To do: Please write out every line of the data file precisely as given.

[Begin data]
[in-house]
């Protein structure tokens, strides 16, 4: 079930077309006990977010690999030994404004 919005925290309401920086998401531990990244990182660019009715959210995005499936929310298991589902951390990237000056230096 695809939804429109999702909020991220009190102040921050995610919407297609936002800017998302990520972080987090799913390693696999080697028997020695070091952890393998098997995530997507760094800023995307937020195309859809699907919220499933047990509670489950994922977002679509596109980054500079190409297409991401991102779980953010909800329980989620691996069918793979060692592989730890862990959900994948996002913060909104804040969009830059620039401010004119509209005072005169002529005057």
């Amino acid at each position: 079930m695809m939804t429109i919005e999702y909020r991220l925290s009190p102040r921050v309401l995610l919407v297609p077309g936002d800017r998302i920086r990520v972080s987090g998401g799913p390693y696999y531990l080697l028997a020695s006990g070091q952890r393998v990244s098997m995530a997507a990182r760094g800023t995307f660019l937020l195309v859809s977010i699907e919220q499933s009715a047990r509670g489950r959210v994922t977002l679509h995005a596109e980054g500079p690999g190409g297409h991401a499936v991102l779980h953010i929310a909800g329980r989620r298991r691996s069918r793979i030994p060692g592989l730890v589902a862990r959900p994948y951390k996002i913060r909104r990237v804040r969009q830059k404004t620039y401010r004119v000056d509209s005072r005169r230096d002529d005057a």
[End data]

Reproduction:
[in-house]
């Protein structure tokens, strides 16, 4: 079930077309006990977010690999030994404004 919005925290309401920086998401531990990244990182660019009715959210995005499936929310298991589902951390990237000056230096 695809939804429109999702909020991220009190102040921050995610919407297609936002800017998302990520972080987090799913390693696999080697028997020695070091952890393998098997995530997507760094800023995307937020195309859809699907919220499933047990509670489950994922977002679509596109980054500079190409297409991401991102779980953010909800329980989620691996069918793979060692592989730890862990959900994948996002913060909104804040969009830059620039401010004119509209005072005169002529005057």
């Amino acid at each position: 079930m695809m939804t429109i919005e999702y909020r991220l925290s009190p102040r921050v309401l995610l919407v297609p077309g936002d800017r998302i920086r990520v972080s987090g998401g799913p390693y696999y531990l080697l028997a020695s006990g070091q952890r393998v990244s098997m995530a997507a990182r760094g800023t995307f660019l937020l195309v859809s977010i699907e919220q499933s009715a047990r509670g489950r959210v994922t977002l679509h995005a596109e980054g500079p690999g190409g297409h991401a499936v991102l779980h953010i929310a909800g329980r989620r298991r691996s069918r793979i030994p060692g592989l730890v589902a862990r959900p994948y951390k996002i913060r909104r990237v804040r969009q830059k404004t620039y401010r004119v000056d509209s005072r005169r230096d002529d005057a």